Freaky Friday: Your Recap of the Week in Weird Writing-World News

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George Washington: every library’s worst nightmare. Being 221 years late on returning two tomes, the president has racked up some $4,577 in fines.

Everyone’s favorite authorial supergroup has a new talent:Jennifer Weiner has joined The Rock Bottom Remainders. The group, “one of the world’s highest ratios of noise to talent,” has featured Mitch Albom, Dave Barry, Roy Blount Jr., Stephen King, Matt Groening, Amy Tan and others.

Apparently $200,000 for a part-time gig wasn’t enough for Danielle Steel’s former assistant: Kristy Watts, who was sentenced to two years and nine months in prison this week, embezzled nearly $800,000 from the author.

Damn those promiscuous vampires: Stephenie Meyer and others earned a place on an ALA list of “most frequently challenged books” (essentially meaning complaints were filed with libraries to have the books pulled from shelves). The author’s racy company includes the ttyl books by Lauren Myracle and Alice Walker’s The Color Purple (Alice Walker—seriously?).

A great, non-absurd list on absurdity: Absurd guru Michael Foley ranks his top 10 absurd classics.

Finally, a random fact pulled from an intriguing story about a New York Public Library Voltaire exhibit: The author originally released his classic Candide—featuring such character names as Baron Thunder-ten-tronckh—using the simple pseudonym “Dr. Ralph.”

Happy weekend!

(Image: Salvatore Vuono)

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At the funeral, you fidget nervously as you wait in line to pay your respects. When you reach the casket, the face of the woman standing next to it changes.

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From Script

A Fond Farewell to Netflix’s Lucifer, Writing Video Games, and Do Experts Stand in the Way of Your Writing Goals?: From Script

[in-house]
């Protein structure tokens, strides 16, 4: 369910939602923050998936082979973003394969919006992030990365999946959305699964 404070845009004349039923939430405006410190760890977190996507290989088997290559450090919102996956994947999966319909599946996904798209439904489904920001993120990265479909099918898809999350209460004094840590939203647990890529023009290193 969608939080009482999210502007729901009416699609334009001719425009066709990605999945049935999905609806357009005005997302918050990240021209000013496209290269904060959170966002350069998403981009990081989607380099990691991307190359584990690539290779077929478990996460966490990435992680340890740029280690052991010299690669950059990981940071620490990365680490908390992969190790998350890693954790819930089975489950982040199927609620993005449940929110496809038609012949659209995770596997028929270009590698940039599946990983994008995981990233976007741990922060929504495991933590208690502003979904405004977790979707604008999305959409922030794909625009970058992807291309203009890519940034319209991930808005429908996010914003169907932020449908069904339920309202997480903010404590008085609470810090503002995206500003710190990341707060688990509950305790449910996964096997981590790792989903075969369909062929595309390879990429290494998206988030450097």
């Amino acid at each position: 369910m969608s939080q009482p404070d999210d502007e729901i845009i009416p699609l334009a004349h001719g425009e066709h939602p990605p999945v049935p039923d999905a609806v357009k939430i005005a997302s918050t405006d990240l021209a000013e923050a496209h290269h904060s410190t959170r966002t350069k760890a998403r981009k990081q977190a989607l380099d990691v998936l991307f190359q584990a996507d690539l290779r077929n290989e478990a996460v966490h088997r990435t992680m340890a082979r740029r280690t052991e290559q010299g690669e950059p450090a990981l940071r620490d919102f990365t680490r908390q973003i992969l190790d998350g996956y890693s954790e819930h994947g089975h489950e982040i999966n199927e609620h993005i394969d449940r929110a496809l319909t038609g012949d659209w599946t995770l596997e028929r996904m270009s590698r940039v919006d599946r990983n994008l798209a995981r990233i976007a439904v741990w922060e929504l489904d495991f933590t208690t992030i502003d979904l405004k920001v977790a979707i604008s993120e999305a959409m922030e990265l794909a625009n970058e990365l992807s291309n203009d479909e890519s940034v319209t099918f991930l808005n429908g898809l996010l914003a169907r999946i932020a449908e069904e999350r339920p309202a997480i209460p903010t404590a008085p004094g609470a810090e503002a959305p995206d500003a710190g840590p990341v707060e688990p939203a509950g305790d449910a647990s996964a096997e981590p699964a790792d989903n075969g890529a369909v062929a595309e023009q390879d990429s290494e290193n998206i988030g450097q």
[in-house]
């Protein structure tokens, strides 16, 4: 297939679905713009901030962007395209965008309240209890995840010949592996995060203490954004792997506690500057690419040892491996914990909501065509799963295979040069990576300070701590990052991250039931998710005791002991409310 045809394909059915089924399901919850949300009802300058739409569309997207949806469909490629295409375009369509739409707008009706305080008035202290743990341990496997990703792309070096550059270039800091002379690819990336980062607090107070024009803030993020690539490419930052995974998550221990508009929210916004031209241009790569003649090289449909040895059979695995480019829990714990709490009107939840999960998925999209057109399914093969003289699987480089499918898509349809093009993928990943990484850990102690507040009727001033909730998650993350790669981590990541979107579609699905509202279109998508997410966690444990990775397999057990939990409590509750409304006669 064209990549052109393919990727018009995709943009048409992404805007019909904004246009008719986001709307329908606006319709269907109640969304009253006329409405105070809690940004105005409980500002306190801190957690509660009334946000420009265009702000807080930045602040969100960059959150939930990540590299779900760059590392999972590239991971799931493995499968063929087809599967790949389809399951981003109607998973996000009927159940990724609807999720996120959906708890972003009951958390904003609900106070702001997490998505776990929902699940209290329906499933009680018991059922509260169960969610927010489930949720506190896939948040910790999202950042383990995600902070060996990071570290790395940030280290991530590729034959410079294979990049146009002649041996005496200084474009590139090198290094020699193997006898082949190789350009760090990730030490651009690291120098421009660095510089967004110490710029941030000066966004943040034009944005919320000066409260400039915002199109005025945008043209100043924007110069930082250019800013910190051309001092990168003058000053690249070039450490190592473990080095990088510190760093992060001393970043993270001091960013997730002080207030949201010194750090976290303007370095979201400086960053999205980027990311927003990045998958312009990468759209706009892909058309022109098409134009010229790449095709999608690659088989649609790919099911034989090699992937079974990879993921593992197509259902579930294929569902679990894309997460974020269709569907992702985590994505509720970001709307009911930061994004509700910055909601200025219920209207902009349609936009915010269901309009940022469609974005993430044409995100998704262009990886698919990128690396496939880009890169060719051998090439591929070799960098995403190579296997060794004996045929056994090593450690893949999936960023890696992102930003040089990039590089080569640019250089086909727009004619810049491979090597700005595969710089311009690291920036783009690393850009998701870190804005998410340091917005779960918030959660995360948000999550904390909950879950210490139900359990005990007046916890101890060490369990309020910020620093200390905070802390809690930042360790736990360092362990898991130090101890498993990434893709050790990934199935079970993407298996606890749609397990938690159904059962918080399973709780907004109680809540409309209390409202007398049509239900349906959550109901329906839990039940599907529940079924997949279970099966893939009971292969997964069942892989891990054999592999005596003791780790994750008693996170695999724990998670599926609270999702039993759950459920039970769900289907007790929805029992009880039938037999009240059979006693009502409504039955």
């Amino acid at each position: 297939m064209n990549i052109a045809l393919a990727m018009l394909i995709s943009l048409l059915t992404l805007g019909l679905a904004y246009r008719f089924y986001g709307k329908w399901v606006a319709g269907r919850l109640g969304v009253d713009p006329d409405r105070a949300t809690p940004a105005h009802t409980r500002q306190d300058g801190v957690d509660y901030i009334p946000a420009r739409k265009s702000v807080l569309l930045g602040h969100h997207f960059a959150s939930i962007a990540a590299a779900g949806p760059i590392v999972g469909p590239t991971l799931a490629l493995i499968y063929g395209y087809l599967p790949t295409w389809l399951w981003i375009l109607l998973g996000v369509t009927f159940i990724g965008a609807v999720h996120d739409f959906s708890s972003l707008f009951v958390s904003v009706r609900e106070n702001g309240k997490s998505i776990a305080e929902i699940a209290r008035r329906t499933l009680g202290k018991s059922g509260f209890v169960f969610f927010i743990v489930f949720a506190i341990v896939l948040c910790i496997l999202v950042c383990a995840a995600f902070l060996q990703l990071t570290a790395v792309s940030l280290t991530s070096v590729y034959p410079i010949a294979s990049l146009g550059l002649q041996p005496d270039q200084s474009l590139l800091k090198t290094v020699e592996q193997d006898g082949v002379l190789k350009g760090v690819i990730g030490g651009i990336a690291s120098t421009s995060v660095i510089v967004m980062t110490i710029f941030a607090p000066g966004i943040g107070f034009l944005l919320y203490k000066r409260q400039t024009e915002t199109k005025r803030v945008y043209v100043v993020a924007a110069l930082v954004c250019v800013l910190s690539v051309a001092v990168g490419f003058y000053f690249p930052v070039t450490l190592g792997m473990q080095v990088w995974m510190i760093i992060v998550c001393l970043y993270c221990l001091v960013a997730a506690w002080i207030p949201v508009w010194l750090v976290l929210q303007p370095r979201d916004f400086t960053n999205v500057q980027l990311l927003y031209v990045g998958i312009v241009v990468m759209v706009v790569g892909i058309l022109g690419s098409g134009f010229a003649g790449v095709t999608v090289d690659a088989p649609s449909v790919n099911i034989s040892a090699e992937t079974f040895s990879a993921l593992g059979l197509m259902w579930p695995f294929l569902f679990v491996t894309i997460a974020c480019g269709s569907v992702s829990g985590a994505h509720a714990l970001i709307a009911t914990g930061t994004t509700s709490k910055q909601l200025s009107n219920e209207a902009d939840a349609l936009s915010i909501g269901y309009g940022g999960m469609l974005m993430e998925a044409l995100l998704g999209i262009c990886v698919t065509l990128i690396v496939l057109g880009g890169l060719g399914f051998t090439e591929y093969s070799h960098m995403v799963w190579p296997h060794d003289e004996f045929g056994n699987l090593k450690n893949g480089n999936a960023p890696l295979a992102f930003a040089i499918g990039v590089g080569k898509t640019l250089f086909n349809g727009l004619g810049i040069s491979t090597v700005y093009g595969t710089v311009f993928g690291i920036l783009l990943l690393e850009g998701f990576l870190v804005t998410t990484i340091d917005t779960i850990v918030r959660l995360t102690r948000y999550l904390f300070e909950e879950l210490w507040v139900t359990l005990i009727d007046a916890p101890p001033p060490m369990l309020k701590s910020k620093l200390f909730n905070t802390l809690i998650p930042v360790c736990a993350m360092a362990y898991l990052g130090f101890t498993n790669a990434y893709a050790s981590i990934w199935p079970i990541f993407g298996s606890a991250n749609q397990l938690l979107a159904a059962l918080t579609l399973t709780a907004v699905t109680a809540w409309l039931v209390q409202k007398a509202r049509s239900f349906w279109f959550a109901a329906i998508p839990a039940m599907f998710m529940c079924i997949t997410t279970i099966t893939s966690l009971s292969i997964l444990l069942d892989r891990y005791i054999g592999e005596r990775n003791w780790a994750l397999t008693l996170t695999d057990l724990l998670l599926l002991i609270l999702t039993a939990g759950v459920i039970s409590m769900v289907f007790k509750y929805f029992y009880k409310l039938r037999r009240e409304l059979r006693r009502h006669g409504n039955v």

In this week’s round up brought to us by ScriptMag.com, exclusive interviews with Lucifer TV writer Chris Rafferty and video game writer Ian Ryan. Plus, learn about screenwriting trailblazer France Goodrich Hacket, who co-wrote It’s a Wonderful Life, and advice on when and when not to approach a writing expert to reach your writing goals.

Writing Mistakes Writers Make: Misusing Dialogue Tags

Writing Mistakes Writers Make: Misusing Dialogue Tags

The Writer's Digest team has witnessed many writing mistakes over the years, so we started this series to help identify them for other writers (along with correction strategies). This week's writing mistake writers make is misusing dialogue tags.

Poetic Forms

Boketto: Poetic Forms

Poetic Form Fridays are made to share various poetic forms. This week, Walter J. Wojtanik shares his relatively new form, the boketto.

Paul Neilan: On Implementing Dark Humor

Paul Neilan: On Implementing Dark Humor

In this article, author Paul Neilan explains how he came up with the idea for his mystery and dark comedy novel The Hollywood Spiral.

WD-Poetry-2020-WinnerGraphic

Deborah Hall, 2020 Writer's Digest Poetry Awards Winner

The winner of the 2020 Writer’s Digest Poetry Awards discusses the inspiration behind her first-place poem, “The Loneliest Whale."

Plot Twist Story Prompts: Split Up

Plot Twist Story Prompts: Split Up

Every good story needs a nice (or not so nice) turn or two to keep it interesting. This week, have your characters split up.

Kerry Winfrey: On Writing a Romance that's Cozy and Comforting

Kerry Winfrey: On Writing a Romance that's Cozy and Comforting

Author Kerry Winfrey wrote her latest romance, Very Sincerely Yours, during the 2020 pandemic to comfort herself. Here, she's explaining why that tone is important for readers.

WD-Poetry-2020-WinnerGraphic

The 2020 Writer's Digest Poetry Awards Winners

Congratulations to the winners of the 2020 WD Poetry Awards!

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Your Story #113

Write a short story of 650 words or fewer based on the photo prompt. You can be poignant, funny, witty, etc.; it is, after all, your story.